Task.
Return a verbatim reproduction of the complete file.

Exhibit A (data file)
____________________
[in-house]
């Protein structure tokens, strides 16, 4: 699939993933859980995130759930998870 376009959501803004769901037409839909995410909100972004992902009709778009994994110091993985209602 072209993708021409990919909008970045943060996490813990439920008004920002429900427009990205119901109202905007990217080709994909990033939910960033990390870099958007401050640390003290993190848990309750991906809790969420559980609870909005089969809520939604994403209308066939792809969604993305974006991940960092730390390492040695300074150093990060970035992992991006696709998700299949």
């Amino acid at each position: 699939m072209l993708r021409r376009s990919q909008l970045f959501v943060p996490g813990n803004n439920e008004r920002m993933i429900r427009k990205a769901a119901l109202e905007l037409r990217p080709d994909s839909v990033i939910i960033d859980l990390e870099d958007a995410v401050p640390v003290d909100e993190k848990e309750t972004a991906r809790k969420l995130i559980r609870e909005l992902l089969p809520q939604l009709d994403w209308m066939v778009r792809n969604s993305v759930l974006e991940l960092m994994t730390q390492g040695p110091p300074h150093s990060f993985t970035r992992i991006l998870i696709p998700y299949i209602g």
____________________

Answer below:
[in-house]
């Protein structure tokens, strides 16, 4: 699939993933859980995130759930998870 376009959501803004769901037409839909995410909100972004992902009709778009994994110091993985209602 072209993708021409990919909008970045943060996490813990439920008004920002429900427009990205119901109202905007990217080709994909990033939910960033990390870099958007401050640390003290993190848990309750991906809790969420559980609870909005089969809520939604994403209308066939792809969604993305974006991940960092730390390492040695300074150093990060970035992992991006696709998700299949």
């Amino acid at each position: 699939m072209l993708r021409r376009s990919q909008l970045f959501v943060p996490g813990n803004n439920e008004r920002m993933i429900r427009k990205a769901a119901l109202e905007l037409r990217p080709d994909s839909v990033i939910i960033d859980l990390e870099d958007a995410v401050p640390v003290d909100e993190k848990e309750t972004a991906r809790k969420l995130i559980r609870e909005l992902l089969p809520q939604l009709d994403w209308m066939v778009r792809n969604s993305v759930l974006e991940l960092m994994t730390q390492g040695p110091p300074h150093s990060f993985t970035r992992i991006l998870i696709p998700y299949i209602g």